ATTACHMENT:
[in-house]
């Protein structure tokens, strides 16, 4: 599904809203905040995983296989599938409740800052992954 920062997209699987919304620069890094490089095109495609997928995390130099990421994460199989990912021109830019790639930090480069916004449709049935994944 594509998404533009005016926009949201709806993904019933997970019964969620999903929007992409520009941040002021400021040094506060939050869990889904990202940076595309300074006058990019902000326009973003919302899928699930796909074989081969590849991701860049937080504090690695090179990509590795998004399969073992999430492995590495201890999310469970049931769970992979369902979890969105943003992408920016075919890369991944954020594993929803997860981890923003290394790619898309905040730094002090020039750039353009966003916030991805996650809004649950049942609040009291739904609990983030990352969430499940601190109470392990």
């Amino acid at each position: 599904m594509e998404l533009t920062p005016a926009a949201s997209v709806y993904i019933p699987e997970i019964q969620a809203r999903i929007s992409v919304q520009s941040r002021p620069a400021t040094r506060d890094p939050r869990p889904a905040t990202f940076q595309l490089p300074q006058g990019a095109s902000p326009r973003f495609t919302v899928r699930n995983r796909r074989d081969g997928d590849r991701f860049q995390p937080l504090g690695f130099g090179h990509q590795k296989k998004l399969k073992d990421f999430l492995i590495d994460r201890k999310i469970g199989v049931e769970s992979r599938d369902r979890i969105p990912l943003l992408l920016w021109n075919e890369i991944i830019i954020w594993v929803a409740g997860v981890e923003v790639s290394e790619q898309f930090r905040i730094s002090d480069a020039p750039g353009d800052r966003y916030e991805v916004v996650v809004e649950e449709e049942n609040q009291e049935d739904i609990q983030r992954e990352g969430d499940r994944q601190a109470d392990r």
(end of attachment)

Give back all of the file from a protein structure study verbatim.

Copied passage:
[in-house]
């Protein structure tokens, strides 16, 4: 599904809203905040995983296989599938409740800052992954 920062997209699987919304620069890094490089095109495609997928995390130099990421994460199989990912021109830019790639930090480069916004449709049935994944 594509998404533009005016926009949201709806993904019933997970019964969620999903929007992409520009941040002021400021040094506060939050869990889904990202940076595309300074006058990019902000326009973003919302899928699930796909074989081969590849991701860049937080504090690695090179990509590795998004399969073992999430492995590495201890999310469970049931769970992979369902979890969105943003992408920016075919890369991944954020594993929803997860981890923003290394790619898309905040730094002090020039750039353009966003916030991805996650809004649950049942609040009291739904609990983030990352969430499940601190109470392990």
């Amino acid at each position: 599904m594509e998404l533009t920062p005016a926009a949201s997209v709806y993904i019933p699987e997970i019964q969620a809203r999903i929007s992409v919304q520009s941040r002021p620069a400021t040094r506060d890094p939050r869990p889904a905040t990202f940076q595309l490089p300074q006058g990019a095109s902000p326009r973003f495609t919302v899928r699930n995983r796909r074989d081969g997928d590849r991701f860049q995390p937080l504090g690695f130099g090179h990509q590795k296989k998004l399969k073992d990421f999430l492995i590495d994460r201890k999310i469970g199989v049931e769970s992979r599938d369902r979890i969105p990912l943003l992408l920016w021109n075919e890369i991944i830019i954020w594993v929803a409740g997860v981890e923003v790639s290394e790619q898309f930090r905040i730094s002090d480069a020039p750039g353009d800052r966003y916030e991805v916004v996650v809004e649950e449709e049942n609040q009291e049935d739904i609990q983030r992954e990352g969430d499940r994944q601190a109470d392990r």